People are most likely to protect what they know and love. Michel Franck and Sophie Bourguignon are using that philosophy to safeguard the treasures of Earth's largest life-support system — the sea. The purpose-built Sea Explorer is a floating classroom where scientists, students, adults, and children can immerse themselves in marine life and go home inspired to help save the underwater environment.
Sea Explorer plays a fundamental role in the Association Terre Marine Ecole de la Mer, which Franck and Bourguignon set up in 2014 to contribute to sustainability in the Mediterranean. They aim to engage the public toward greater understanding and enthusiasm for marine life and more responsible behavior. In winter, the yacht is used for scientific research and educational film projects; in summer, it welcomes the public.
At 24 x 12 meters (28.7 x 39.4 feet), Sea Explorer is the largest catamaran roaming the Western Mediterranean. Its simple design offers 250 square meters (820 square feet) of space for relaxation and study, plus easy access for everyone, including people with physical disabilities. But what really catches the eye are the creatively painted hulls, which express the group's message of discovery, education, preservation, and respect for the marine environment.
The vessel facilitates exploration and learning, combining education with hands-on experience. Two upper decks offer a great view of marine life, while the crow's nests on the 30-meter-high (90-foot-high) mast are extremely popular with the more adventurous passengers. The flat-bottomed hulls are beach-friendly, enabling participants to observe marine life on land and sea.
Marine sustainability in motion
Sea Explorer couldn't have been built without the support of volunteers and technical professionals with a heart and mind for sustainability. The entire process, from design to launch, took six years — 38,000 hours in all. Sea Explorer was built on circular economy principles, using recovered aluminum donated by local boat owners. ";Aluminum is light, strong, and corrosion-proof and requires no maintenance," comments Franck. "And when the time comes, the cat's hulls can be recycled again, completing the circle and starting a new one."
Of course, finding an energy-efficient power solution was a priority. A voltaic system with 15 solar panels provides electrical power for all onboard appliances. Twin John Deere PowerTech™ 4045TFM85 engines take Sea Explorer safely into ports and out to sea and provide motorized power when weather conditions call for it.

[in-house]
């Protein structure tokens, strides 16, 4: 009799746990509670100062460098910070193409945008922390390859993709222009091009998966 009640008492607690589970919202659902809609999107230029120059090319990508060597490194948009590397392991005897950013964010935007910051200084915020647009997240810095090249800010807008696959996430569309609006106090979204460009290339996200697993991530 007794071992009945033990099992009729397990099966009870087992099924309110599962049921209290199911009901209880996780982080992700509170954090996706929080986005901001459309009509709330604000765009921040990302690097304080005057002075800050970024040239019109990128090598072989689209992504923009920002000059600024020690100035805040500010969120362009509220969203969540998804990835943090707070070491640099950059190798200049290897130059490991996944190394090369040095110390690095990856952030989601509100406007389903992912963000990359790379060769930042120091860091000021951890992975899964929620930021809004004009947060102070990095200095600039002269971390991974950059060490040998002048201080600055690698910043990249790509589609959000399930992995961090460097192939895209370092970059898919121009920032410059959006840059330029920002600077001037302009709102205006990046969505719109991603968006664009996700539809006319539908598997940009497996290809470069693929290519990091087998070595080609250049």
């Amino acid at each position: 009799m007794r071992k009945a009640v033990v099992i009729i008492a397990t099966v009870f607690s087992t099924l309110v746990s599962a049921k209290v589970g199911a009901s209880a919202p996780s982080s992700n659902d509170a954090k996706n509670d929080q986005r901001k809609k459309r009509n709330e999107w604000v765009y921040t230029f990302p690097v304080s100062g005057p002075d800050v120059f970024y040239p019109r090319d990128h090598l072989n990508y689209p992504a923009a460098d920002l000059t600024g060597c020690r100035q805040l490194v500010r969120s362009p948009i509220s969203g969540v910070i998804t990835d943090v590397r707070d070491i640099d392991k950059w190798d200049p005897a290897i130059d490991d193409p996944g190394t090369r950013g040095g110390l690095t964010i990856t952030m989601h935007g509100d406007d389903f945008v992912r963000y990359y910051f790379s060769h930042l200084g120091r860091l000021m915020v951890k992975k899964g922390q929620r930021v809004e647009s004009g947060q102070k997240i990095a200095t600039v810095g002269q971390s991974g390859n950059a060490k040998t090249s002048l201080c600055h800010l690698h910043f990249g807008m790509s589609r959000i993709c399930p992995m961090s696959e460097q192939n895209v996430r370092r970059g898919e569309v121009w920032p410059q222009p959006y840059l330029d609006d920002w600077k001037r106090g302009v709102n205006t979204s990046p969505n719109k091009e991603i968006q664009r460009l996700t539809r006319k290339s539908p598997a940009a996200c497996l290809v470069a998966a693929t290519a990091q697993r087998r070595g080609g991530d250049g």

"We were looking for fuel-efficient engines that would help minimize our impact on marine life," says Franck. The shipyard where Sea Explorer was docked during construction proposed the John Deere marine engines, which were supplied by John Deere engine distributor NPS Diesel SAS, in Antibes, France. The engines are intended to provide high power at low speed, low noise, and low vibration. They drive a 3-blade propeller through a 1:1 gearbox ratio.
NPS engineers are highly experienced in marine propulsion and worked closely with the shipyard to ensure optimal installation and performance of the engines. Perfect for this application, the marine engines were dropped straight into the finished hulls without modifications.
Learning made fun
The workshops aboard Sea Explorer are aimed at eco-friendly sailing and respect for all ocean life. Much of the training material has been designed to teach children the important role the ocean plays in the health of our planet and how human activities affect marine ecosystems. "It's so rewarding to see how children fully immerse themselves in this magical world and leave here with a determination to make a difference," says Bourguignon, a school teacher by trade.
Canvas boards around the yacht provide images of marine life, and young and old can try their hand at sailing, navigating, wind direction, and tying proper sailing knots. Passengers can observe and understand the life and role of the smallest to the largest marine creatures: from plankton to whales, along with dolphins, sharks, seabirds, marine turtles, fish, squid, and octopuses. They also learn about the importance of underwater sounds to marine life, and how we — even unintentionally — can disrupt conditions with noise pollution and sea waste.
Some passengers are so fascinated by the experience that they return. "People enjoy mingling with the captain, the crew, and other passengers; sharing their experiences and knowledge,” concludes Franck. "I am glad we can facilitate this aboard our pride and joy, Sea Explorer."
“We were looking for fuel-efficient engines that would help minimize our impact on marine life.”